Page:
However, this teaching is clearly exposed as false doctrine when one examines the term “Son of God” in the Jewish culture. The Jewish leaders clearly interpreted Jesus’s claims as the ‘Son of God’ to mean He was God or equal to God. We see this in John chapter 10 as the religious leaders were ready to stone Jesus. When these leaders took up stones, the Lord Jesus asked why they were going to stone Him, after all He only performed good works. The Jews answered by stating, “for a good work we stone thee not; but for blasphemy; and because that thou, being a man, makest thyself God.” So we see that the Jewish leaders understood that when Christ referred to Himself as the Son of God, He was claiming equality with God the Father.
Jesus is also referred to as Lord (Acts 1:21; Romans 10:9; and 1 Cor 1:3). The Greek word for Lord is “Kurious” and is the New Testament representative of the Hebrew word “Jehovah.” In other words, Christ is the Jehovah of the Old Testament. This truth is clearly conveyed throughout the scriptures. For example Isaiah 44:6 states, “Thus saith the LORD the King of Israel, and his redeemer the LORD of hosts; I am the first, and I am the last; and beside me there is no God.”
When LORD is in all capital letters it refers to the personal name of God or Jehovah. So in Isaiah 44:6 Jehovah God is the first and the last (eternal and preeminent) and He is the only true God. Yet the Lord Jesus claims these same titles in Rev 1:17 when He states, “…Fear not; I am the first and the last…” thus claiming to be Jehovah of the Old Testament.
Some falsely state that Jesus was not the one speaking in Revelation 1:17 but that God the father was the one making the claim. However, verse 18 clearly points to Christ as the one making the claim to be the “first and the last” at the speaker says, “I am he that liveth, and was dead; and, behold, I am alive for evermore.” Christ lives, Christ died on the cross, and Christ was raised from the dead and is therefore the one speaking in Revelation 1:17.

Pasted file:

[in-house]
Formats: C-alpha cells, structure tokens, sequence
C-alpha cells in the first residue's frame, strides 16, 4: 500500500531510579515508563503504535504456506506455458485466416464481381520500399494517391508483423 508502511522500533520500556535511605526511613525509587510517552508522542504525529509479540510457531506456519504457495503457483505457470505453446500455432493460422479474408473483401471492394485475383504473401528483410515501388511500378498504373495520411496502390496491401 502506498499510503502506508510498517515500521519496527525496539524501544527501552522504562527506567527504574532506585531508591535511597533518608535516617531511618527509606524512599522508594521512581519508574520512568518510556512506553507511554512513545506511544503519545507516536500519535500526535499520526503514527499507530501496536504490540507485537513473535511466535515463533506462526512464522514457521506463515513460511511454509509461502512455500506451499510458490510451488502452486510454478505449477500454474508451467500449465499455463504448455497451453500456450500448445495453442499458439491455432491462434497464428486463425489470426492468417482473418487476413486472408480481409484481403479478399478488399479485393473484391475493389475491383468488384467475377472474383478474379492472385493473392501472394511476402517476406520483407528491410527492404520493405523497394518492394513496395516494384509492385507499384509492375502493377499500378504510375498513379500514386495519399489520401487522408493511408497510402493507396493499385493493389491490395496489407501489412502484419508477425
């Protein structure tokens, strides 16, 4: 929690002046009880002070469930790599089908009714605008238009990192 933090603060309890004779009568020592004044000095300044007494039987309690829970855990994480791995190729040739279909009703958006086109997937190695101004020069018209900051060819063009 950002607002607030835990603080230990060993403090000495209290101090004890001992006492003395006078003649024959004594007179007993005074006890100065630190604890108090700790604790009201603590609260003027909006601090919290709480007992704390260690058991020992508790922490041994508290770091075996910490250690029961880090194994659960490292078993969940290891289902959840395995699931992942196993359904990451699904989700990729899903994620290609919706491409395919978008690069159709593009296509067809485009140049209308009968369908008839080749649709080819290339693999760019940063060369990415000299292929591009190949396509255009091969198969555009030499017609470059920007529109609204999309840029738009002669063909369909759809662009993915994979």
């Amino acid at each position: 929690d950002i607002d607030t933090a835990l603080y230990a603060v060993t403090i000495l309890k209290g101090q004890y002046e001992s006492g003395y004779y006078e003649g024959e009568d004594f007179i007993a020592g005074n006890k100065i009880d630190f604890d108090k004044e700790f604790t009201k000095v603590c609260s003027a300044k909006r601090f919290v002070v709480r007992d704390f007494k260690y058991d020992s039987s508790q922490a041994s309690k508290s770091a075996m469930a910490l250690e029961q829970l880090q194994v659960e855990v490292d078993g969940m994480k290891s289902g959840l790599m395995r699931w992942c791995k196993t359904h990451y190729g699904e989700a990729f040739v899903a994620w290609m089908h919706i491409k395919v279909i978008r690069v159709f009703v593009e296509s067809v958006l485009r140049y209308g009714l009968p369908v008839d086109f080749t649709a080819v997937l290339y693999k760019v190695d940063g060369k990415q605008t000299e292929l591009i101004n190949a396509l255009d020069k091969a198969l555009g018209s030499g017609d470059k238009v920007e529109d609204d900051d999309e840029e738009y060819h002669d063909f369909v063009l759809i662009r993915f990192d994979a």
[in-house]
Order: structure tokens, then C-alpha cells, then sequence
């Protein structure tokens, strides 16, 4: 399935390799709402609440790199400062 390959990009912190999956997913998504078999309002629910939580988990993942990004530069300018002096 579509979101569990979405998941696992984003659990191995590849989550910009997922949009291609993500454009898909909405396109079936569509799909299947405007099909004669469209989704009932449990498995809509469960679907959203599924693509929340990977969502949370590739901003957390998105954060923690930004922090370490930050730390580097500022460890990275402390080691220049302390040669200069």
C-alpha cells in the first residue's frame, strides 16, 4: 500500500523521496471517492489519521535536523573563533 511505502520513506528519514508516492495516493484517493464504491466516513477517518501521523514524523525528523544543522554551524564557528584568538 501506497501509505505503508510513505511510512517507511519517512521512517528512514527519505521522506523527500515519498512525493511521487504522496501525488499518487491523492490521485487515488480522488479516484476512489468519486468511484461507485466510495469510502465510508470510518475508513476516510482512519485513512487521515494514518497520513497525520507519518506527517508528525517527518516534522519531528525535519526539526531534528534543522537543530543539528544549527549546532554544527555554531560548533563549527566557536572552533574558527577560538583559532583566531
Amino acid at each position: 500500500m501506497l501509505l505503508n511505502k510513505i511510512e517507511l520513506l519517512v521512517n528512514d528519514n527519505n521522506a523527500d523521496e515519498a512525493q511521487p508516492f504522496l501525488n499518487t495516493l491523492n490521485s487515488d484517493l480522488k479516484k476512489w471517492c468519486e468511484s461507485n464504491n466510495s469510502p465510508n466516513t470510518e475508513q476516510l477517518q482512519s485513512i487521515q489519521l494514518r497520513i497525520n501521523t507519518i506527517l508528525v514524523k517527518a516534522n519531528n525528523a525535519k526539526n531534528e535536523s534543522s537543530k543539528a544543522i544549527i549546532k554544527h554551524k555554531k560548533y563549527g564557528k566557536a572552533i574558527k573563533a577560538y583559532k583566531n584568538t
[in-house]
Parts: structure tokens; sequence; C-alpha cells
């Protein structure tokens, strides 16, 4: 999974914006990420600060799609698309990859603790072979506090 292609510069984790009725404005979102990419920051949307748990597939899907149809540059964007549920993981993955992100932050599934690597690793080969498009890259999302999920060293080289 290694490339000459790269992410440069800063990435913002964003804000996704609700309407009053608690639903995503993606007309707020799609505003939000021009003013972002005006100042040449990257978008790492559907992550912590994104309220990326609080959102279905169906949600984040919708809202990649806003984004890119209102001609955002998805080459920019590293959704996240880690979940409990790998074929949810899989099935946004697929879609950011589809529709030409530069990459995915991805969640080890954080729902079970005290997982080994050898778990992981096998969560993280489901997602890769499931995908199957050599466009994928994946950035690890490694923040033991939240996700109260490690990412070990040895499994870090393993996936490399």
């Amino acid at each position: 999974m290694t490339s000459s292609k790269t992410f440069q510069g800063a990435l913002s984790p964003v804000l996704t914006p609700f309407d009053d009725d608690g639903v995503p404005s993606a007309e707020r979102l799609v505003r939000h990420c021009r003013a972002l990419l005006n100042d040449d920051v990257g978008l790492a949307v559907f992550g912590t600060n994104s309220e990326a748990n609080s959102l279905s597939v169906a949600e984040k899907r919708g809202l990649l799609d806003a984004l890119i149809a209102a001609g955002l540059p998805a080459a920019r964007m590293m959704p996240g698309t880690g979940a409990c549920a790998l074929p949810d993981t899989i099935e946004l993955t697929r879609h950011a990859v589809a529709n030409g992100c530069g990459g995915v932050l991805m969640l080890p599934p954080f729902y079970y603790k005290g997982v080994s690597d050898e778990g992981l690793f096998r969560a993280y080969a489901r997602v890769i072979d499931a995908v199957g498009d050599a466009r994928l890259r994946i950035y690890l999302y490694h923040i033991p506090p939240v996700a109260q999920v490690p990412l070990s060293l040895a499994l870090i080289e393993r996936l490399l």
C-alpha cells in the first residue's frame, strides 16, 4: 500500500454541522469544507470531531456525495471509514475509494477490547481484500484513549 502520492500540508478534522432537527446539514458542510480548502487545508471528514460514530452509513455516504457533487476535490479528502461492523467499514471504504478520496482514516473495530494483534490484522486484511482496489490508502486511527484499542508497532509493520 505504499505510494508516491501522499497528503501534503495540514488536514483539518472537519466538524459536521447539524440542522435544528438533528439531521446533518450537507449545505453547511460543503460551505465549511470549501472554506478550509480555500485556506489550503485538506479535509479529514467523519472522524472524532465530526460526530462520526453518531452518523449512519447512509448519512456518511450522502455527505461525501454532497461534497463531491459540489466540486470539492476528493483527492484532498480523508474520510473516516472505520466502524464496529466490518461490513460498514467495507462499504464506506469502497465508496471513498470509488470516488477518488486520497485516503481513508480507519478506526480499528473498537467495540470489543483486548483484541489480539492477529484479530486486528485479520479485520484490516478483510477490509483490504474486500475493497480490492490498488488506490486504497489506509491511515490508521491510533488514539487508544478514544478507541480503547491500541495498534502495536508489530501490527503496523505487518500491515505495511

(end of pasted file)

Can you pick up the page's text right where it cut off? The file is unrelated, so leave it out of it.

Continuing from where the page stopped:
Another name Christ uses to prove His deity is “I am.” In John 8:56 Jesus claimed to exist prior to the time of Abraham. The Jews were baffled by this claim and countered by stating that He wasn’t 50 years old yet and Abraham had lived many centuries before Christ. Christ responded to the Jewish leaders in verse 58 by stating, “Verily, verily, I say unto you, Before Abraham was, I am.”
I do not believe when Christ made this statement he was only claiming that He lived prior to Abraham (although that was part of the claim) but I believe it is even more poignant than that. I think when Christ claimed to be “I am” He was referring back to Exodus 3:14 with God speaking to Moses from the burning bush.
In that story God told Moses His name was “I am” which was a reference to Him being the self-sufficient and all sustaining God. In a bold proclamation Christ was stating that He is the “I am” from Exodus 3:14 thus affirming His deity. The Jewish leaders clearly understood this claim as they tried to stone Jesus for using this title (John 8:59).
This term, “I am” also expresses a very important reason for me writing this article. In John 8:24 The Lord Jesus states, “…for if ye believe not that I am he, ye shall die in your sins.” In others words, in order for a person to have their sins forgiven they must understand this truth about Jesus.
Jesus Christ is God the Son
It is not enough to believe He is a good person or a religious leader. It is not enough to believe He is a great teacher of morality or a prophet of God. In order for a person to have their sins forgiven they must understand that this Jesus is God in the flesh. A person can only find a place in heaven by putting all of their trust in Christ and Christ alone as their Savior. John 3:16 clearly articulates this truth as it states, “For God so loved the world that He gave His only begotten Son, that whoever believes in Him should not perish but have everlasting life.”